Do you have rude players on your team? Do others seem to shut down, share less, and avoid talking about potential or actual problems? In a recent article, How Rudeness Stops People from Working Together, Christine Porath discusses the results of a study that documented how incivility diminishes collaboration and performance in medical settings. But of course, rudeness is everywhere. And like the old saying goes, one bad apple really does spoil the bunch. Porath states “In experiments I’ve done, I’ve found that once people are exposed to rudeness, they are three times less likely to help others and their willingness to share drops by more than half.”
We’ve all seen it. It only takes one rude office bully who belittles and puts everyone down to force the rest of the conflict-avoiding team into shut down mode. No one dares step out of line. Even if they don’t fear to lose their job, doing anything outside of status quo just isn’t worth the potential backlash. So they stop trying new ideas. “CYA” becomes the new norm. They stop being a team.
But there’s hope! According to Porath, “A little civility goes a long way, enhancing a team’s performance by increasing the amount of psychological safety that people feel.” And since psychological safety, or the freedom to share new ideas without fear of retribution, is at the core of any team, civility is therefore critical to the strength and production of any team.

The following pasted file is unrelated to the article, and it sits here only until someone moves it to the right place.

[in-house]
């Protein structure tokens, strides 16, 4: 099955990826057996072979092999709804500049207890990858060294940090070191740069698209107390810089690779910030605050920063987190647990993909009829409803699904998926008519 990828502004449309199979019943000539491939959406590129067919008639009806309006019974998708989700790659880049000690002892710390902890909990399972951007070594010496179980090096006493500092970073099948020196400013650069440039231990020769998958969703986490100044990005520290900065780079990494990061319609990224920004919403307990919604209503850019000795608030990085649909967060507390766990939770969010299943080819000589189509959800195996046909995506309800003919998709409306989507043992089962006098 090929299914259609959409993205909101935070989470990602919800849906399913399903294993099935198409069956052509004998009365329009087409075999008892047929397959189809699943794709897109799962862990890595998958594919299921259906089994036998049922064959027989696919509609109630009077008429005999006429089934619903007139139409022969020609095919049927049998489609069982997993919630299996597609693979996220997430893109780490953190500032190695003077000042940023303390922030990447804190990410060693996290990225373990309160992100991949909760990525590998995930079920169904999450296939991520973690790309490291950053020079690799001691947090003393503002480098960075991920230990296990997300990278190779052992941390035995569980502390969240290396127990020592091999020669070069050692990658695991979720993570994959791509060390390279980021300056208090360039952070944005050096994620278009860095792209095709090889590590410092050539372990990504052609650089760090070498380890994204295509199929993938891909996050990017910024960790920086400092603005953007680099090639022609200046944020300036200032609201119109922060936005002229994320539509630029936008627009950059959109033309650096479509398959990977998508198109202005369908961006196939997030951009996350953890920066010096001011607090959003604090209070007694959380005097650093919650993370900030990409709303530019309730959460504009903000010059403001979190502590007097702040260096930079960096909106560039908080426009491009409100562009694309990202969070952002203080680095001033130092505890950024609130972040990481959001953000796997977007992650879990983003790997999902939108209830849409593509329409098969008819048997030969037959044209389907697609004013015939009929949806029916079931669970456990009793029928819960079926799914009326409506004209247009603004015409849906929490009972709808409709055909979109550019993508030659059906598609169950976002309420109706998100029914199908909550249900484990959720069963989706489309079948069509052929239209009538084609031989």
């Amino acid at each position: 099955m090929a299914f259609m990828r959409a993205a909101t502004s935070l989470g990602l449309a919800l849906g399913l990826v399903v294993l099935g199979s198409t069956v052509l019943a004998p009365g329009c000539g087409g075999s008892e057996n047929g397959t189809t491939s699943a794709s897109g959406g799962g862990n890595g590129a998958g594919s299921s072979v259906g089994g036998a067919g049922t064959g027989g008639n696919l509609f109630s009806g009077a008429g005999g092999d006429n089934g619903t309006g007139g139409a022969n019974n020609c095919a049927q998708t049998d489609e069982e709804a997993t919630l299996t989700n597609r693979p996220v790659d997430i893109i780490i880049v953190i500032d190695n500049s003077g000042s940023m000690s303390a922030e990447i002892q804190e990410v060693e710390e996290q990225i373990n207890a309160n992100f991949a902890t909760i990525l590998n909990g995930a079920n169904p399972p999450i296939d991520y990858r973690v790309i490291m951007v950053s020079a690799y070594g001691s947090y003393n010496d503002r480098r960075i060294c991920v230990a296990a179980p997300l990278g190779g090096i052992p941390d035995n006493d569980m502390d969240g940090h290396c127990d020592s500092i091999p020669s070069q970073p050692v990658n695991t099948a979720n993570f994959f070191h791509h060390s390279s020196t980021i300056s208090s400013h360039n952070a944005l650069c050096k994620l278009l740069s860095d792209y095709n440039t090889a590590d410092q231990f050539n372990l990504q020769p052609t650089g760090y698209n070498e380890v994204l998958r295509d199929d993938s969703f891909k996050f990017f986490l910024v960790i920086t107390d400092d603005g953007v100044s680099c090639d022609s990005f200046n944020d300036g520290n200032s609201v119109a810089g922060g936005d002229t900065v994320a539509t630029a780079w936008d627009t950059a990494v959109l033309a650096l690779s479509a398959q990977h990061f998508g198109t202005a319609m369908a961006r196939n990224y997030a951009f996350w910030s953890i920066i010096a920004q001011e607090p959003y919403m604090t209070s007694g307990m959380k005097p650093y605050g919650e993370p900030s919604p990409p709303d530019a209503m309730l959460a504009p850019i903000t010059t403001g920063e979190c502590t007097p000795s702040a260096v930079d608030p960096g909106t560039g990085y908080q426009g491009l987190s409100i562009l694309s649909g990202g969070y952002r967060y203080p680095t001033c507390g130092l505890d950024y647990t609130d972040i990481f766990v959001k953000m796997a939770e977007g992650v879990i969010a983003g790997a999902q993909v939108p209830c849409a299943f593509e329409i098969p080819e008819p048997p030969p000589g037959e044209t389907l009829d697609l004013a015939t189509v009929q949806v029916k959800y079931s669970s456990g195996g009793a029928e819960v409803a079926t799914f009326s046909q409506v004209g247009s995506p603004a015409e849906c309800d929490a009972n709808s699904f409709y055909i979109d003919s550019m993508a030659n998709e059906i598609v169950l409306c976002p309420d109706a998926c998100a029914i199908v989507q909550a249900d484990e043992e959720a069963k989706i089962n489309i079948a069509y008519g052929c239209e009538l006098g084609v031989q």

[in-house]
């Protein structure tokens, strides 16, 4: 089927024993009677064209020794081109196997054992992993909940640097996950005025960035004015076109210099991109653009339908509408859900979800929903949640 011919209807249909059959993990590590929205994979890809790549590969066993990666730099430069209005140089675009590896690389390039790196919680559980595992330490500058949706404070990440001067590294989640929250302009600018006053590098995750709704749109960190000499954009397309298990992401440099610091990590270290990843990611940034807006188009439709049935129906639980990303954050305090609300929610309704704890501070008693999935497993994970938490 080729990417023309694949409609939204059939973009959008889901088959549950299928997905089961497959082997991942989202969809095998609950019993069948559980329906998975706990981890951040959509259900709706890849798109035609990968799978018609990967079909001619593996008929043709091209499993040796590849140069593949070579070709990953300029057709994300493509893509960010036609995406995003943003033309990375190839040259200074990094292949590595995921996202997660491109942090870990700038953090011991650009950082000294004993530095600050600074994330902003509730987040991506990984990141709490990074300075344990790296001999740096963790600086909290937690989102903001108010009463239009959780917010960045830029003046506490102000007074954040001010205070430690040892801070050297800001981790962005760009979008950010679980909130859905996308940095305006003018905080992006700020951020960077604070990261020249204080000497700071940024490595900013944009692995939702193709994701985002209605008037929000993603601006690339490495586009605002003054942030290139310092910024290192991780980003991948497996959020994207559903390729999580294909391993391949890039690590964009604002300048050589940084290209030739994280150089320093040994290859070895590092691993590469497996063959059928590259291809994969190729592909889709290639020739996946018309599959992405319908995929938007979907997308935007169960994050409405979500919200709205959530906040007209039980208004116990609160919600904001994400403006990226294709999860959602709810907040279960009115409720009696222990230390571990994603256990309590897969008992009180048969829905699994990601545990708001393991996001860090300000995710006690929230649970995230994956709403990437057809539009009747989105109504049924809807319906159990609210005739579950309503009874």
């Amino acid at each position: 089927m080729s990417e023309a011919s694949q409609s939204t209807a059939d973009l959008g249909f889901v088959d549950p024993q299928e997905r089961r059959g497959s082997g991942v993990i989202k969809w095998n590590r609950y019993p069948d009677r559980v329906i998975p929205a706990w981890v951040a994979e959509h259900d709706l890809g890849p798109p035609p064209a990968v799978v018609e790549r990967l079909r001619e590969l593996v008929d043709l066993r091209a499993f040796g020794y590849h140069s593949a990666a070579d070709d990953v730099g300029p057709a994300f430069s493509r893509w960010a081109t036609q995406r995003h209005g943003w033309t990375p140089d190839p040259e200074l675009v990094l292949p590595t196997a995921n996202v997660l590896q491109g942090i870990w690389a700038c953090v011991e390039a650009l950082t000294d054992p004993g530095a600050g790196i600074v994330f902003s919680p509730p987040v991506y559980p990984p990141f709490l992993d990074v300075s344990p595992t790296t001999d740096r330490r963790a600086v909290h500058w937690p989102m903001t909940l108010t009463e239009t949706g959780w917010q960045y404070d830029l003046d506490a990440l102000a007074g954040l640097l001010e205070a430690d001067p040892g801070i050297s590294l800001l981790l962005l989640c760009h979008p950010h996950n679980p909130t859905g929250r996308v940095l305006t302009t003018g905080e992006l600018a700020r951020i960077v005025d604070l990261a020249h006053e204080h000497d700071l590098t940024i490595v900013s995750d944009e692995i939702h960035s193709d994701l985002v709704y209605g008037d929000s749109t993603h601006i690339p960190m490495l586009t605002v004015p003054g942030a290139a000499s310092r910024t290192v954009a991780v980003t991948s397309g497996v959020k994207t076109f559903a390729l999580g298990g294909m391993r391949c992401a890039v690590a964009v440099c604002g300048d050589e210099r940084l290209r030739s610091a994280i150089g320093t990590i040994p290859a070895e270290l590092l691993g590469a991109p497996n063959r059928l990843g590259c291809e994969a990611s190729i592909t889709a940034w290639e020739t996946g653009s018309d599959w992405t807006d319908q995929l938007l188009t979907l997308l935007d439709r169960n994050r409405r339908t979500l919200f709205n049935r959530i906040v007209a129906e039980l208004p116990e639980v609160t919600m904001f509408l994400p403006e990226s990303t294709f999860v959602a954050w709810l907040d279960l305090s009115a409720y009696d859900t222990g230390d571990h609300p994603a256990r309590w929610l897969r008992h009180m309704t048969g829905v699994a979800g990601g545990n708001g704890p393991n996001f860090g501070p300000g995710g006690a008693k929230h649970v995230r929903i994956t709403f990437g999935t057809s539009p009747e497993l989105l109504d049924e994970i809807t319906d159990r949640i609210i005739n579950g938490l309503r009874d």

Not surprising, it all starts at the top. Porath shares “When leaders are civil, it increases performance and creativity, allows for early mistake detection and the initiative to take actions, and reduces emotional exhaustion.” With the leader setting the stage for proper behavior, others have the courage to follow suit. Porath continues “By creating a civil climate, you can enable greater collaboration marked by people who reciprocate respectful behavior.” But this certainly doesn’t happen overnight. As with any part of your company’s culture, civility must be shared, embraced, and in some cases, taught. In one case a company went so far as to create a “civility code” that was displayed in their lobby.
“Paying attention to your team’s level of civility is worth the effort. It enhances collaboration and performance. Consider adjusting norms as needed or providing training if members are missing the mark.” And if training doesn’t do the trick, you just may need to remove the bad apple.
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